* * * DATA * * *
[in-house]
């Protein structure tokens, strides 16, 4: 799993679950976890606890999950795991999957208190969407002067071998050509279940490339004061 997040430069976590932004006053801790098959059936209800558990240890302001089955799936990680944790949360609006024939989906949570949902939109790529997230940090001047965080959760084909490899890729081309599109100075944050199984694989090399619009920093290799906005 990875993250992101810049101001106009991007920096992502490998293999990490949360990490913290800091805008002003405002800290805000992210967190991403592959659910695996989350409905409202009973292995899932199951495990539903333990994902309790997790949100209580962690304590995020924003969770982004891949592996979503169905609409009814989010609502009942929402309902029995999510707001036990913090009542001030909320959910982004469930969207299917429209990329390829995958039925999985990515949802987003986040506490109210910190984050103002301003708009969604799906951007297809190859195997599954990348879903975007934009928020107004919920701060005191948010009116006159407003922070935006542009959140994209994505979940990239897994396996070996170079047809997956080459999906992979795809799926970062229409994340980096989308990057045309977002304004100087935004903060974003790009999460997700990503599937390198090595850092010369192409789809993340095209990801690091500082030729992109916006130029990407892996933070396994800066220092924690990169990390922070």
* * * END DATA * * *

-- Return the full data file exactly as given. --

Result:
[in-house]
């Protein structure tokens, strides 16, 4: 799993679950976890606890999950795991999957208190969407002067071998050509279940490339004061 997040430069976590932004006053801790098959059936209800558990240890302001089955799936990680944790949360609006024939989906949570949902939109790529997230940090001047965080959760084909490899890729081309599109100075944050199984694989090399619009920093290799906005 990875993250992101810049101001106009991007920096992502490998293999990490949360990490913290800091805008002003405002800290805000992210967190991403592959659910695996989350409905409202009973292995899932199951495990539903333990994902309790997790949100209580962690304590995020924003969770982004891949592996979503169905609409009814989010609502009942929402309902029995999510707001036990913090009542001030909320959910982004469930969207299917429209990329390829995958039925999985990515949802987003986040506490109210910190984050103002301003708009969604799906951007297809190859195997599954990348879903975007934009928020107004919920701060005191948010009116006159407003922070935006542009959140994209994505979940990239897994396996070996170079047809997956080459999906992979795809799926970062229409994340980096989308990057045309977002304004100087935004903060974003790009999460997700990503599937390198090595850092010369192409789809993340095209990801690091500082030729992109916006130029990407892996933070396994800066220092924690990169990390922070």